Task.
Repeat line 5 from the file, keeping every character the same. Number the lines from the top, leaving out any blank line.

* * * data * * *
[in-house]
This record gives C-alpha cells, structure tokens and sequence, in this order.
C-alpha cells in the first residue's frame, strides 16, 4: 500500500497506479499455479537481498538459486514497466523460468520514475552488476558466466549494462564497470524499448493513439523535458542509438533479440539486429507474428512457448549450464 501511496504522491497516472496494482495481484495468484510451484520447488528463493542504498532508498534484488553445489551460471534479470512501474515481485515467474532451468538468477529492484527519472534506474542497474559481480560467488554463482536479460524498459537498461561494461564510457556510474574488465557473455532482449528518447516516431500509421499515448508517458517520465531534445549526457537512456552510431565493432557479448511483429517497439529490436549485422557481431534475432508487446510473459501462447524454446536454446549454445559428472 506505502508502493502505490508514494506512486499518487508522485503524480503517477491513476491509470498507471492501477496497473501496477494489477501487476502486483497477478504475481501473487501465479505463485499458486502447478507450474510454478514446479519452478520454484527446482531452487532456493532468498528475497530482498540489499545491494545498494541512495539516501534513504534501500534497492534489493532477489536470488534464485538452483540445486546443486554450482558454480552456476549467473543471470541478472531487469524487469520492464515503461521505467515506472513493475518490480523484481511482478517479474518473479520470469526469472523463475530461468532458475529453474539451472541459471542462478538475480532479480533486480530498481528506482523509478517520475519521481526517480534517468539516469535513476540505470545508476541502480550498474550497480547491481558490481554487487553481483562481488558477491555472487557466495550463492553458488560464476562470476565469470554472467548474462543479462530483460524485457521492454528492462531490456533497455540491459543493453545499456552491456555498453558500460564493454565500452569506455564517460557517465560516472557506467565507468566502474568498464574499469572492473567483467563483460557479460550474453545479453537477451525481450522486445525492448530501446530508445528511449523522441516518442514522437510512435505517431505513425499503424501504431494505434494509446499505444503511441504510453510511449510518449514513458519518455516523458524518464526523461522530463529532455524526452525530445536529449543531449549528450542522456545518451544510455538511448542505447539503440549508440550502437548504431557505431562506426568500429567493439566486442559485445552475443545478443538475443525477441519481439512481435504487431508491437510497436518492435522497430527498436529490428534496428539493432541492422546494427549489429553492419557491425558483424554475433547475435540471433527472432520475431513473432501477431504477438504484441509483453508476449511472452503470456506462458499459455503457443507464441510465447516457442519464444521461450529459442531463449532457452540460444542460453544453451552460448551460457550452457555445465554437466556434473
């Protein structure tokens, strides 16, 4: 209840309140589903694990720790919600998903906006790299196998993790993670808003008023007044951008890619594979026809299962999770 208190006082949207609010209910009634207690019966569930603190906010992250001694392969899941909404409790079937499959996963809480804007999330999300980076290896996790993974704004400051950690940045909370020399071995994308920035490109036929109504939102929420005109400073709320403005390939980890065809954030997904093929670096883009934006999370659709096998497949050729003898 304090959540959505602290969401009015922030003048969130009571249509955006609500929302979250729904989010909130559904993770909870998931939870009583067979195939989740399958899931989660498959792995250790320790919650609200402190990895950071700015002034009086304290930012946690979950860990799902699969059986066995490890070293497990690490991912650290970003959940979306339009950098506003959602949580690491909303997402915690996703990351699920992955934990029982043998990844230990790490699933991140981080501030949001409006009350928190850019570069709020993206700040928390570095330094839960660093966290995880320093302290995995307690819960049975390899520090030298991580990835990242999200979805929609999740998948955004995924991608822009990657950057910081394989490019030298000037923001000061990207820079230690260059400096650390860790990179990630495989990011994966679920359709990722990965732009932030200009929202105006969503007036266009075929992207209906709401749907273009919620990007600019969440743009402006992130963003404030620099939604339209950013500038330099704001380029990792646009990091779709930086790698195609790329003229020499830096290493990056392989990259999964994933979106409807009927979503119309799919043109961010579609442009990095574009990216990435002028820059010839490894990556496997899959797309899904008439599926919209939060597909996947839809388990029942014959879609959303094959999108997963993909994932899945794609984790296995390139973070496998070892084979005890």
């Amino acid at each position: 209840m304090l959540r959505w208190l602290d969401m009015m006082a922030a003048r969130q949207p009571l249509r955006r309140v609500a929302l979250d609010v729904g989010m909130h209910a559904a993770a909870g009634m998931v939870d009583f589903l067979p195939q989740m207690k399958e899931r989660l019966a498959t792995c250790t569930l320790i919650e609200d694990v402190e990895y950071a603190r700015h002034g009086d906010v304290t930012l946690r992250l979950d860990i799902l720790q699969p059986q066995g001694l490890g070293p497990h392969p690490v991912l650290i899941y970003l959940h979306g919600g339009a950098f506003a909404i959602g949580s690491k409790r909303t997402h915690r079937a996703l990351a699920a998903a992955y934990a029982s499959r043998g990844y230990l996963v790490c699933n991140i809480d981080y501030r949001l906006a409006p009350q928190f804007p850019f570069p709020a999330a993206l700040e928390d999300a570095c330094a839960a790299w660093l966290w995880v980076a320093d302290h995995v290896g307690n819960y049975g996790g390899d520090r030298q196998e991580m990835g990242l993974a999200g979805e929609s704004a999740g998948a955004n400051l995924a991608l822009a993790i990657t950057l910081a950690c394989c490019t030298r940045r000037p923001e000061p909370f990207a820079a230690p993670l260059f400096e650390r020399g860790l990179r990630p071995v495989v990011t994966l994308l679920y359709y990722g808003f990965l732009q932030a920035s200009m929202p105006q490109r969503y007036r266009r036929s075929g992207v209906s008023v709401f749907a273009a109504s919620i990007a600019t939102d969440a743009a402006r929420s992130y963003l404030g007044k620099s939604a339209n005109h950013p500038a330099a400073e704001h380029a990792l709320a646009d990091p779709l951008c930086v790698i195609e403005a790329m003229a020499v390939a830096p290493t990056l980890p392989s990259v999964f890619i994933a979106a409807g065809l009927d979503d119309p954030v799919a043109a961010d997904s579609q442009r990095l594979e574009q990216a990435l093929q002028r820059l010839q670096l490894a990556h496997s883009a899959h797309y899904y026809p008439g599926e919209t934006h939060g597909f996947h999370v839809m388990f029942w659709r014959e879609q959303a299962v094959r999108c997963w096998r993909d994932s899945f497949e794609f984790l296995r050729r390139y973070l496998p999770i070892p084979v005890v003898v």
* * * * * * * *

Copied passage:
């Amino acid at each position: 209840m304090l959540r959505w208190l602290d969401m009015m006082a922030a003048r969130q949207p009571l249509r955006r309140v609500a929302l979250d609010v729904g989010m909130h209910a559904a993770a909870g009634m998931v939870d009583f589903l067979p195939q989740m207690k399958e899931r989660l019966a498959t792995c250790t569930l320790i919650e609200d694990v402190e990895y950071a603190r700015h002034g009086d906010v304290t930012l946690r992250l979950d860990i799902l720790q699969p059986q066995g001694l490890g070293p497990h392969p690490v991912l650290i899941y970003l959940h979306g919600g339009a950098f506003a909404i959602g949580s690491k409790r909303t997402h915690r079937a996703l990351a699920a998903a992955y934990a029982s499959r043998g990844y230990l996963v790490c699933n991140i809480d981080y501030r949001l906006a409006p009350q928190f804007p850019f570069p709020a999330a993206l700040e928390d999300a570095c330094a839960a790299w660093l966290w995880v980076a320093d302290h995995v290896g307690n819960y049975g996790g390899d520090r030298q196998e991580m990835g990242l993974a999200g979805e929609s704004a999740g998948a955004n400051l995924a991608l822009a993790i990657t950057l910081a950690c394989c490019t030298r940045r000037p923001e000061p909370f990207a820079a230690p993670l260059f400096e650390r020399g860790l990179r990630p071995v495989v990011t994966l994308l679920y359709y990722g808003f990965l732009q932030a920035s200009m929202p105006q490109r969503y007036r266009r036929s075929g992207v209906s008023v709401f749907a273009a109504s919620i990007a600019t939102d969440a743009a402006r929420s992130y963003l404030g007044k620099s939604a339209n005109h950013p500038a330099a400073e704001h380029a990792l709320a646009d990091p779709l951008c930086v790698i195609e403005a790329m003229a020499v390939a830096p290493t990056l980890p392989s990259v999964f890619i994933a979106a409807g065809l009927d979503d119309p954030v799919a043109a961010d997904s579609q442009r990095l594979e574009q990216a990435l093929q002028r820059l010839q670096l490894a990556h496997s883009a899959h797309y899904y026809p008439g599926e919209t934006h939060g597909f996947h999370v839809m388990f029942w659709r014959e879609q959303a299962v094959r999108c997963w096998r993909d994932s899945f497949e794609f984790l296995r050729r390139y973070l496998p999770i070892p084979v005890v003898v």